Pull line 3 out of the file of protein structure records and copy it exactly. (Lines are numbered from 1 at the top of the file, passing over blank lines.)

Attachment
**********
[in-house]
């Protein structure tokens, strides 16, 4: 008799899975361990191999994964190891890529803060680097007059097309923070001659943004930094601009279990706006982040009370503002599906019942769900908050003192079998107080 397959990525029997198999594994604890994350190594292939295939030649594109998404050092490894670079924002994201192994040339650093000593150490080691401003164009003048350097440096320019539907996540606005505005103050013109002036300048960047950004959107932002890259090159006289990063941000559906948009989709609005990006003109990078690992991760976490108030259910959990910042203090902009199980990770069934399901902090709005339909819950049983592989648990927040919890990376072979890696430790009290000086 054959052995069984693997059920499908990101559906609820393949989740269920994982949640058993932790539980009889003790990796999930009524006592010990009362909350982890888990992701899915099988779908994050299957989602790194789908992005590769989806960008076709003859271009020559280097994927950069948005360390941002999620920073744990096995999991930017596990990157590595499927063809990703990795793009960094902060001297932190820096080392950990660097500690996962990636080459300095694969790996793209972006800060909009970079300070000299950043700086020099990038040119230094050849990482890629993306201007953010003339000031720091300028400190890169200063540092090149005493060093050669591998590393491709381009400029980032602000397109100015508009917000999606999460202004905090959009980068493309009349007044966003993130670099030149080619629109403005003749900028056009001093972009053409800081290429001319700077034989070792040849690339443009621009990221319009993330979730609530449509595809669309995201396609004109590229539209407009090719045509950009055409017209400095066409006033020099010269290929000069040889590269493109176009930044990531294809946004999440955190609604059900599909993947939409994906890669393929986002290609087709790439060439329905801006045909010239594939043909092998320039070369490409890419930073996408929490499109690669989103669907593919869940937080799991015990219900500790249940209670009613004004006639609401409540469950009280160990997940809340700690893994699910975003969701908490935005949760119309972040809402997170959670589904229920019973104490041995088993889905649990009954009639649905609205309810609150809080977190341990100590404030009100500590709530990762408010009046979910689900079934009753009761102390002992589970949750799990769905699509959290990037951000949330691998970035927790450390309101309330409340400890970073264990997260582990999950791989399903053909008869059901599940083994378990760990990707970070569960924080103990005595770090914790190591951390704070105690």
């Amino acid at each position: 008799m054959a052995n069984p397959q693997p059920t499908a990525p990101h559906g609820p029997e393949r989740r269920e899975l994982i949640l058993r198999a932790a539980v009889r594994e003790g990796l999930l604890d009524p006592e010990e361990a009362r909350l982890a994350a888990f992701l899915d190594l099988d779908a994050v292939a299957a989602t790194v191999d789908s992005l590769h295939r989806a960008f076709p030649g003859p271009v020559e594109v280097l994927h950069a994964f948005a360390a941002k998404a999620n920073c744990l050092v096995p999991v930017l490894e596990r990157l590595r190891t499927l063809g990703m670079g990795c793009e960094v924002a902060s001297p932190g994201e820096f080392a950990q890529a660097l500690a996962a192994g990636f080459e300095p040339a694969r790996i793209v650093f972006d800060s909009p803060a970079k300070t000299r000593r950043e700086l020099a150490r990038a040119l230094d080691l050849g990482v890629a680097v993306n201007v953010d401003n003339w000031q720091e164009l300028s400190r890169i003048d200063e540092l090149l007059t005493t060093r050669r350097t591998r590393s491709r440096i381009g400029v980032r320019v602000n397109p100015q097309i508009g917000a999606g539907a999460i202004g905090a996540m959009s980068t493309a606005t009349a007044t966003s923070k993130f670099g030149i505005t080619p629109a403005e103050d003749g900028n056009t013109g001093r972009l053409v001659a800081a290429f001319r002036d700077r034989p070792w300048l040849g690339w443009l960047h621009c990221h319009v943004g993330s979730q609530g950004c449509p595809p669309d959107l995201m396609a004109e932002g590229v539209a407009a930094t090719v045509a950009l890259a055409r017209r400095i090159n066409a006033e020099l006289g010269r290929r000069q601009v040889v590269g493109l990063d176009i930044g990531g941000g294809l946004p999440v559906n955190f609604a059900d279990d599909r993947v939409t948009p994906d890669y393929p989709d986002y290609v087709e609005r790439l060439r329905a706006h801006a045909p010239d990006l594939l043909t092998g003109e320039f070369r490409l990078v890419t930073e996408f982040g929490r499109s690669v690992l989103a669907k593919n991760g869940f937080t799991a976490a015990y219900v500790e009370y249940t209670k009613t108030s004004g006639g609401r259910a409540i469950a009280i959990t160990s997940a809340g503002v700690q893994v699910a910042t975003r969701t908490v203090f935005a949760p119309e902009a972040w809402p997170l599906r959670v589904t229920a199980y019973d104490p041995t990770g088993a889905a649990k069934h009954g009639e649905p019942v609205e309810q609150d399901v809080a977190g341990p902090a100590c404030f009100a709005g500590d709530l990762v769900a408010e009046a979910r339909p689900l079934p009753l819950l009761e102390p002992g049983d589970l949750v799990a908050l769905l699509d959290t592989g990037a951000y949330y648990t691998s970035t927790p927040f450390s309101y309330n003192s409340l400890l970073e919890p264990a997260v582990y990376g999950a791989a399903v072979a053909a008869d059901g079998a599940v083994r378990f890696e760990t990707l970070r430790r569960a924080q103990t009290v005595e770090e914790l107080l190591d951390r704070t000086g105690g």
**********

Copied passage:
């Amino acid at each position: 008799m054959a052995n069984p397959q693997p059920t499908a990525p990101h559906g609820p029997e393949r989740r269920e899975l994982i949640l058993r198999a932790a539980v009889r594994e003790g990796l999930l604890d009524p006592e010990e361990a009362r909350l982890a994350a888990f992701l899915d190594l099988d779908a994050v292939a299957a989602t790194v191999d789908s992005l590769h295939r989806a960008f076709p030649g003859p271009v020559e594109v280097l994927h950069a994964f948005a360390a941002k998404a999620n920073c744990l050092v096995p999991v930017l490894e596990r990157l590595r190891t499927l063809g990703m670079g990795c793009e960094v924002a902060s001297p932190g994201e820096f080392a950990q890529a660097l500690a996962a192994g990636f080459e300095p040339a694969r790996i793209v650093f972006d800060s909009p803060a970079k300070t000299r000593r950043e700086l020099a150490r990038a040119l230094d080691l050849g990482v890629a680097v993306n201007v953010d401003n003339w000031q720091e164009l300028s400190r890169i003048d200063e540092l090149l007059t005493t060093r050669r350097t591998r590393s491709r440096i381009g400029v980032r320019v602000n397109p100015q097309i508009g917000a999606g539907a999460i202004g905090a996540m959009s980068t493309a606005t009349a007044t966003s923070k993130f670099g030149i505005t080619p629109a403005e103050d003749g900028n056009t013109g001093r972009l053409v001659a800081a290429f001319r002036d700077r034989p070792w300048l040849g690339w443009l960047h621009c990221h319009v943004g993330s979730q609530g950004c449509p595809p669309d959107l995201m396609a004109e932002g590229v539209a407009a930094t090719v045509a950009l890259a055409r017209r400095i090159n066409a006033e020099l006289g010269r290929r000069q601009v040889v590269g493109l990063d176009i930044g990531g941000g294809l946004p999440v559906n955190f609604a059900d279990d599909r993947v939409t948009p994906d890669y393929p989709d986002y290609v087709e609005r790439l060439r329905a706006h801006a045909p010239d990006l594939l043909t092998g003109e320039f070369r490409l990078v890419t930073e996408f982040g929490r499109s690669v690992l989103a669907k593919n991760g869940f937080t799991a976490a015990y219900v500790e009370y249940t209670k009613t108030s004004g006639g609401r259910a409540i469950a009280i959990t160990s997940a809340g503002v700690q893994v699910a910042t975003r969701t908490v203090f935005a949760p119309e902009a972040w809402p997170l599906r959670v589904t229920a199980y019973d104490p041995t990770g088993a889905a649990k069934h009954g009639e649905p019942v609205e309810q609150d399901v809080a977190g341990p902090a100590c404030f009100a709005g500590d709530l990762v769900a408010e009046a979910r339909p689900l079934p009753l819950l009761e102390p002992g049983d589970l949750v799990a908050l769905l699509d959290t592989g990037a951000y949330y648990t691998s970035t927790p927040f450390s309101y309330n003192s409340l400890l970073e919890p264990a997260v582990y990376g999950a791989a399903v072979a053909a008869d059901g079998a599940v083994r378990f890696e760990t990707l970070r430790r569960a924080q103990t009290v005595e770090e914790l107080l190591d951390r704070t000086g105690g």